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real estate deals that green says cost him the primary. a claim that's far-fetched given the margin of 57% to 31%, by which he lost to congressman kendrick meek. how much is he looking for in damages? $500 million. green says he would like to see the newspapers punished. the editor of "the st. pete times" says he stands by the reporting. green's $500 million beat the press lawsuit, tonight's big number. up next, many neoconservatives like what they heard from president obama in last night's oval office address on iraq. is the president moving to the right on foreign policy so he can move left here at home? you're watching "hardball" only on msnbc. ♪
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here's what's happening. police are confirming they shot and killed suspect james jay lee at the discovery communications headquarters building. an nbc news producer continued a conversation with the man while other nbc news staff informed authorities. the call continued for ten minutes until the man apparently terminated the call. nbc news informed authorities of details of that conversation but with held public release while the incident was ongoing. >> i have a gun and i have a bomb. i have several bombs strapped to my body ready to go off. i have a device that if i drop it, if i drop it, i'll [ bleep ] explode. >> again, the suspect is dead, shot and killed by police. all hostages and everyone else
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in that building are safe. now back to "hardball." welcome back to "hardball." critics on the left ripped into president obama's iraq speech last night, but his address won praise from the right, certain especially neoconservatives. william kristol wrote, quote, the president seemed to me to go after about as far as an anti-iraq war president could go in praising the war effort. not a bad tribute to the troops and not a bad statement of the importance, an indispensability of hard power. well, is the president taking a hawkish foreign policy approach so he can move the party and the country and the progressive drek back shun at home? michael crowley is the deputy bureau chief for "time" magazine and the associate editor for "washington post" joins us. let me start with michael. do you agree with me? i think he has hillary clinton
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over there, gates over there, petraeus over there, a keep-going policy in afghanistan, basically a moderate departure from iraq, doing basically what bush would have done so he can go liberal and progressive at home. your thoughts? >> you make a good point, chris. he sent the signal right from the outset with his staffing decision putting in jones, friends with mccain and gates and hillary who obviously he criticized in the campaign for being hawkish. i think it's true. there's been a lot of continuity on iraq. bush moved in obama's direction. he signed the agreement with the iraqis that really codified the withdrawals but when you look at things like pursuing the fight in afghanistan, continuing some pretty heavy detention policies around the world, including guantanamo bay still being open and military tribunals and that sort of thing, there is a a lot of continuity and it stands to reason, that democratic presidents traditionally as you know feel a little defensive about foreign policy, particularly one without military experience and his default instinct is to play it more cautious and conservative and try to push the agenda on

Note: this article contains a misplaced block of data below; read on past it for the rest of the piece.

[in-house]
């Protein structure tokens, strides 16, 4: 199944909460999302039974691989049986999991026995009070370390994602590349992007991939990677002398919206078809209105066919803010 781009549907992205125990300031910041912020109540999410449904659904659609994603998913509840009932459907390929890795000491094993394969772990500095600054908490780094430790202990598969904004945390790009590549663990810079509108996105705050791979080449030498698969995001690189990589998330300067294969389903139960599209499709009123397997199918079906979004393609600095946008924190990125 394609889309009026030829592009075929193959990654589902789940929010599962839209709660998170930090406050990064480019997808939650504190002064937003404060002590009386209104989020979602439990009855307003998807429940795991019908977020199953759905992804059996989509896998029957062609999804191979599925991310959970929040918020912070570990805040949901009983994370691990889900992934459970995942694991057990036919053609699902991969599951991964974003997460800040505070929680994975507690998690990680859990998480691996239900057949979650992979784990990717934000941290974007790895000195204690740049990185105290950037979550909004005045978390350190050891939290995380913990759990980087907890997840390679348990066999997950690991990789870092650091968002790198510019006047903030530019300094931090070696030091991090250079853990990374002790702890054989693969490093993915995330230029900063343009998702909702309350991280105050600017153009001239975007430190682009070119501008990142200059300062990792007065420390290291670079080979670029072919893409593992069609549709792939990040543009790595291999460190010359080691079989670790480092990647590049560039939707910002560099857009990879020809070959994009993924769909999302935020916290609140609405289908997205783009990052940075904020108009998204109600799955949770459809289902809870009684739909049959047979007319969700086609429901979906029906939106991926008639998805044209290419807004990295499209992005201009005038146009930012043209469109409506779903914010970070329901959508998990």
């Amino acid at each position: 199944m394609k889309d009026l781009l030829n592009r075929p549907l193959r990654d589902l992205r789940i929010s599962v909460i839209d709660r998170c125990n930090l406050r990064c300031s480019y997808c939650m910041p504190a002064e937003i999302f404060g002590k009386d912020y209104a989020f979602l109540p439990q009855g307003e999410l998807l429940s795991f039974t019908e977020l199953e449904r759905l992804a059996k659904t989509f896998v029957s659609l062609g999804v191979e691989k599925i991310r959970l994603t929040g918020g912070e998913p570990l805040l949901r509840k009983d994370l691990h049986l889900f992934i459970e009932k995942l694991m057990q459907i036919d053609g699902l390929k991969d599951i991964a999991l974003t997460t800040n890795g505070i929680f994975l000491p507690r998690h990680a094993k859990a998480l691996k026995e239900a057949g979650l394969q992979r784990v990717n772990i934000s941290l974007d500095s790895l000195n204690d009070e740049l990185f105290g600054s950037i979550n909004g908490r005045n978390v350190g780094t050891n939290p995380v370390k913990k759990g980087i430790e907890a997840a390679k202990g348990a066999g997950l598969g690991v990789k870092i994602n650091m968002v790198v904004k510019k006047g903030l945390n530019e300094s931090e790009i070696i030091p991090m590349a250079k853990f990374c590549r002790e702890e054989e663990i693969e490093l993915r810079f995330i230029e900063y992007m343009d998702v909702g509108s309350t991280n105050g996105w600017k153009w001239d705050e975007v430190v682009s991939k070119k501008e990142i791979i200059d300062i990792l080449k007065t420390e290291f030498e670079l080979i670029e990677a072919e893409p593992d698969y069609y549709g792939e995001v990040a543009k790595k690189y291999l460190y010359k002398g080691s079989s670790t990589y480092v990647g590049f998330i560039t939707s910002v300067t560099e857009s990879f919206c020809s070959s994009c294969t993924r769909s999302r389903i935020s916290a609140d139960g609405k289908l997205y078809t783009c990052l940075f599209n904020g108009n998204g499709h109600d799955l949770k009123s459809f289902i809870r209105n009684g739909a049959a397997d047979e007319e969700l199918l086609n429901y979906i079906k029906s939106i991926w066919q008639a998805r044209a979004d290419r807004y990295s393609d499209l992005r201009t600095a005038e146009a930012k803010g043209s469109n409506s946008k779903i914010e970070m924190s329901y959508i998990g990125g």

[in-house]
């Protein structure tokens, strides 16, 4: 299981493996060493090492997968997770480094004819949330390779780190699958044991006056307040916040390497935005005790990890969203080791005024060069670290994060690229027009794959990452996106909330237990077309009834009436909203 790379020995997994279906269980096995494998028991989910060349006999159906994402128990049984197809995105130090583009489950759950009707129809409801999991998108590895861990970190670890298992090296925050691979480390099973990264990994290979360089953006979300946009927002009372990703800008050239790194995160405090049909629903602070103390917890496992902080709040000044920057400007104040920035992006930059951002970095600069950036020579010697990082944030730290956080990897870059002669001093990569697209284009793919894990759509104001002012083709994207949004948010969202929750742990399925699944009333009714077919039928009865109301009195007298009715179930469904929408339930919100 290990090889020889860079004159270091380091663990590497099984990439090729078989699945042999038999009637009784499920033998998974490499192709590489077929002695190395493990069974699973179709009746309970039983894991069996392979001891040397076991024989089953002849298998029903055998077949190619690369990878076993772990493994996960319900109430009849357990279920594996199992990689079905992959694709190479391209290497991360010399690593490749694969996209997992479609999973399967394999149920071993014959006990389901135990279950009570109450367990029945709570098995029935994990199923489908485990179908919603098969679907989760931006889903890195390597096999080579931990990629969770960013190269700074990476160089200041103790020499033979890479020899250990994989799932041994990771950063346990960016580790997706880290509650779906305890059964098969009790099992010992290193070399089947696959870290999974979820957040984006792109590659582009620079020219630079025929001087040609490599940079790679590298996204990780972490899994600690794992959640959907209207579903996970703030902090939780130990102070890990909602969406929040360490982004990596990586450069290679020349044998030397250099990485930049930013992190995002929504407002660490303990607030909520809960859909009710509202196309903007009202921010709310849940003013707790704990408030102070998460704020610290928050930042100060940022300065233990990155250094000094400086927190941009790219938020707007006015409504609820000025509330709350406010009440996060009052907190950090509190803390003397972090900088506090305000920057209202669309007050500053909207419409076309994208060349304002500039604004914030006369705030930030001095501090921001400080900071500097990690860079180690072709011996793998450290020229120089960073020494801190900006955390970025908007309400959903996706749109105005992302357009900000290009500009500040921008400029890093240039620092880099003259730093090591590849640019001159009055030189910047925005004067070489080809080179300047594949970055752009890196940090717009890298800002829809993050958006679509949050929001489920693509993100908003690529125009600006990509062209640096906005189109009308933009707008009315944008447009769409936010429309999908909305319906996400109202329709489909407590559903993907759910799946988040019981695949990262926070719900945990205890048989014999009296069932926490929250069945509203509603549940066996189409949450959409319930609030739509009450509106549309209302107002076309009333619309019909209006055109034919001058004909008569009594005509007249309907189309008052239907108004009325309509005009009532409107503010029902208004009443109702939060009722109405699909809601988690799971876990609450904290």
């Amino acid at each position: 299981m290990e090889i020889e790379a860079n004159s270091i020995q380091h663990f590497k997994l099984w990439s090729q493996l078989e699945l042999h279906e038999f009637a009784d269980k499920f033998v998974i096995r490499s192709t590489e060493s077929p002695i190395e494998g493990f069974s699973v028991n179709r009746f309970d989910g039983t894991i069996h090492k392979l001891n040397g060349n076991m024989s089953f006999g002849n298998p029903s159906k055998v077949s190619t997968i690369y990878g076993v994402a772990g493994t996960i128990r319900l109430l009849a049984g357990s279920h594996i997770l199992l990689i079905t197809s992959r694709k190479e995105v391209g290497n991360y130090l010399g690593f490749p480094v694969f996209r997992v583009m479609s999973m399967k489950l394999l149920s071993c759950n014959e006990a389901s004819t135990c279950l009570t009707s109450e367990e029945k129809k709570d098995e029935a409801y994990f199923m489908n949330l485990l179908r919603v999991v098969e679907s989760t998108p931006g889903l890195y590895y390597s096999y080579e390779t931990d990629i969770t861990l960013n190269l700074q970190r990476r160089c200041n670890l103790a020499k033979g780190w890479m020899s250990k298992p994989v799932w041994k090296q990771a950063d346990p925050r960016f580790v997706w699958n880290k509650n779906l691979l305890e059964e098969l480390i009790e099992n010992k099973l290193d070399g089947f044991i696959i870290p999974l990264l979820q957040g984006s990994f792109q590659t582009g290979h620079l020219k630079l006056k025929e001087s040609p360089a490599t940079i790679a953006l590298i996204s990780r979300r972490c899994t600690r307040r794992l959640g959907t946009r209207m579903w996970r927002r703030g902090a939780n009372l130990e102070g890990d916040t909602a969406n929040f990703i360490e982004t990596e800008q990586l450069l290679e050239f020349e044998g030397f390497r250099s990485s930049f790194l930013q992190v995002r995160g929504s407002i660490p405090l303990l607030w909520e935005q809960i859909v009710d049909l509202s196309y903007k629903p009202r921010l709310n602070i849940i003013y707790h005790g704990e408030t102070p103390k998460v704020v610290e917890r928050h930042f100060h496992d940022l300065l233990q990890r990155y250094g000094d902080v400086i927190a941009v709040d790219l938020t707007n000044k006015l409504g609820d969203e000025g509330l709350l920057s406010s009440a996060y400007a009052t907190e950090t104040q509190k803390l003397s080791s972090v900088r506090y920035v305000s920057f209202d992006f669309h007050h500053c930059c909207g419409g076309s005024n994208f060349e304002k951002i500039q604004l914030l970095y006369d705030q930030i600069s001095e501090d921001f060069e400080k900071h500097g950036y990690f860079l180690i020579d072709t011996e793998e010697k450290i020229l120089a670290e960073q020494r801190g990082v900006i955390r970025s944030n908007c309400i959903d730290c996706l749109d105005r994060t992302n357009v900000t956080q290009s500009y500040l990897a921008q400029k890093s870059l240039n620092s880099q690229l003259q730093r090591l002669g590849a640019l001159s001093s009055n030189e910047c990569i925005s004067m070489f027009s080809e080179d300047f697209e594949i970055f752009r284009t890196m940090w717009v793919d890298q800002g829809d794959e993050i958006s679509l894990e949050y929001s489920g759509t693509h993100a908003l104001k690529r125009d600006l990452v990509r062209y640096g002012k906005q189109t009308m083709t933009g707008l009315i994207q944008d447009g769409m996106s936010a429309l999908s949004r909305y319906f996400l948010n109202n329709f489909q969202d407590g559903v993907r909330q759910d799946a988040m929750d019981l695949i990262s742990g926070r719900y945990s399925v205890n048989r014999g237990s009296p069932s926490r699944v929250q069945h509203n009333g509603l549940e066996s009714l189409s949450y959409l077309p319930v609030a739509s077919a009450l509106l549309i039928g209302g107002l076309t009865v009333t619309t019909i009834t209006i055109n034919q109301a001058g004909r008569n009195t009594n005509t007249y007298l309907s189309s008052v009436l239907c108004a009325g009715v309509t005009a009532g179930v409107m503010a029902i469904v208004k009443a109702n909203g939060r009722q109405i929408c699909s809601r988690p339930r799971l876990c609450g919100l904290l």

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the domestic side. >> but rajiv, this is the reason people voted for his fellow. we voted for his instinct back in 2002 when everybody was saber rattling and beating the drum for war with iraq, a bad war, he was out there saying no, this doesn't make sense. there's no reason for this war. he was eloquent, and now he gave a speech last night that sounded like some republican from the hinterlands was offering a counter for what he was supposed to say. your thoughts? >> and, you know, he never came out and really expressed last night some of the key reasons for why this whole war effort was a total mistake to begin with. you know, he sort of danced around it. now some people might say that wasn't the right time to do it. it was a moment to pay respect to what the troops had accomplished, but he -- he didn't really give the left anything in all of this, and you look at afghanistan, you know. he's a smart guy. he sees through, i think, some